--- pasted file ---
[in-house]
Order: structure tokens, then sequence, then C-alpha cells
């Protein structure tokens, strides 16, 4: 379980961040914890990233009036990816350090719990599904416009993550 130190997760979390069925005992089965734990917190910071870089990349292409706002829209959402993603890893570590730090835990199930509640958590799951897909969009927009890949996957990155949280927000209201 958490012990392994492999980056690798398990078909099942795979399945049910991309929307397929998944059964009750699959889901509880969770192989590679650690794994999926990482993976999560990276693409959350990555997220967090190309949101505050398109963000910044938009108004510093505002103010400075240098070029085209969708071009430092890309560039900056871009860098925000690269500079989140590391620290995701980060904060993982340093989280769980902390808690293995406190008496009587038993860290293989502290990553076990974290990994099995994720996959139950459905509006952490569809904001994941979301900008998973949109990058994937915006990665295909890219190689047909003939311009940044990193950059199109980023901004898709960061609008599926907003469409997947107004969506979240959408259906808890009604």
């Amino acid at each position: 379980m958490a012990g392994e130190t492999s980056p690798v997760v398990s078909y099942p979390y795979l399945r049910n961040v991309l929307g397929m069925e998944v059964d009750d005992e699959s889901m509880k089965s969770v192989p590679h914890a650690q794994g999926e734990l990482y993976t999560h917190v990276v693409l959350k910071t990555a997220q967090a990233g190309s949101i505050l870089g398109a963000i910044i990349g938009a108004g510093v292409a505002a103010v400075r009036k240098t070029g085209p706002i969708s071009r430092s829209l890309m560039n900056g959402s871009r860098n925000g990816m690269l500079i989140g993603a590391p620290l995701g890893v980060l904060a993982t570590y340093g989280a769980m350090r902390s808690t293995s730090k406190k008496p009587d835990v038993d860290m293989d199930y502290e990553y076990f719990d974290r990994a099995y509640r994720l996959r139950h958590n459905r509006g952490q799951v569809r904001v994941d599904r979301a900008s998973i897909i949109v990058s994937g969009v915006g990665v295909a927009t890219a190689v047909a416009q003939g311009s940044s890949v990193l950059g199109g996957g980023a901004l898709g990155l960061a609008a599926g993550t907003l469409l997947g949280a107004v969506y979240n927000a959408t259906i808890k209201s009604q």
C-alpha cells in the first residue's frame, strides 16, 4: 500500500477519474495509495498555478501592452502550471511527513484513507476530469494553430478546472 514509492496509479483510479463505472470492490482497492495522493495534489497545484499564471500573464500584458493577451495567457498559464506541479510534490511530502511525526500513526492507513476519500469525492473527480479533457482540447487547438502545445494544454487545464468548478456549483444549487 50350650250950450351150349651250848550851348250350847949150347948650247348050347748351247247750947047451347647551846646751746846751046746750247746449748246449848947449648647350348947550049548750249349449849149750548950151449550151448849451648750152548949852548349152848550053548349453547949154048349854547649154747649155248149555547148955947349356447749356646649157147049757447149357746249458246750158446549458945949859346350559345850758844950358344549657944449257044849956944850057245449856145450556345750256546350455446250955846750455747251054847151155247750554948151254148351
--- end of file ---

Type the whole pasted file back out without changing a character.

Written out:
[in-house]
Order: structure tokens, then sequence, then C-alpha cells
């Protein structure tokens, strides 16, 4: 379980961040914890990233009036990816350090719990599904416009993550 130190997760979390069925005992089965734990917190910071870089990349292409706002829209959402993603890893570590730090835990199930509640958590799951897909969009927009890949996957990155949280927000209201 958490012990392994492999980056690798398990078909099942795979399945049910991309929307397929998944059964009750699959889901509880969770192989590679650690794994999926990482993976999560990276693409959350990555997220967090190309949101505050398109963000910044938009108004510093505002103010400075240098070029085209969708071009430092890309560039900056871009860098925000690269500079989140590391620290995701980060904060993982340093989280769980902390808690293995406190008496009587038993860290293989502290990553076990974290990994099995994720996959139950459905509006952490569809904001994941979301900008998973949109990058994937915006990665295909890219190689047909003939311009940044990193950059199109980023901004898709960061609008599926907003469409997947107004969506979240959408259906808890009604």
């Amino acid at each position: 379980m958490a012990g392994e130190t492999s980056p690798v997760v398990s078909y099942p979390y795979l399945r049910n961040v991309l929307g397929m069925e998944v059964d009750d005992e699959s889901m509880k089965s969770v192989p590679h914890a650690q794994g999926e734990l990482y993976t999560h917190v990276v693409l959350k910071t990555a997220q967090a990233g190309s949101i505050l870089g398109a963000i910044i990349g938009a108004g510093v292409a505002a103010v400075r009036k240098t070029g085209p706002i969708s071009r430092s829209l890309m560039n900056g959402s871009r860098n925000g990816m690269l500079i989140g993603a590391p620290l995701g890893v980060l904060a993982t570590y340093g989280a769980m350090r902390s808690t293995s730090k406190k008496p009587d835990v038993d860290m293989d199930y502290e990553y076990f719990d974290r990994a099995y509640r994720l996959r139950h958590n459905r509006g952490q799951v569809r904001v994941d599904r979301a900008s998973i897909i949109v990058s994937g969009v915006g990665v295909a927009t890219a190689v047909a416009q003939g311009s940044s890949v990193l950059g199109g996957g980023a901004l898709g990155l960061a609008a599926g993550t907003l469409l997947g949280a107004v969506y979240n927000a959408t259906i808890k209201s009604q």
C-alpha cells in the first residue's frame, strides 16, 4: 500500500477519474495509495498555478501592452502550471511527513484513507476530469494553430478546472 514509492496509479483510479463505472470492490482497492495522493495534489497545484499564471500573464500584458493577451495567457498559464506541479510534490511530502511525526500513526492507513476519500469525492473527480479533457482540447487547438502545445494544454487545464468548478456549483444549487 50350650250950450351150349651250848550851348250350847949150347948650247348050347748351247247750947047451347647551846646751746846751046746750247746449748246449848947449648647350348947550049548750249349449849149750548950151449550151448849451648750152548949852548349152848550053548349453547949154048349854547649154747649155248149555547148955947349356447749356646649157147049757447149357746249458246750158446549458945949859346350559345850758844950358344549657944449257044849956944850057245449856145450556345750256546350455446250955846750455747251054847151155247750554948151254148351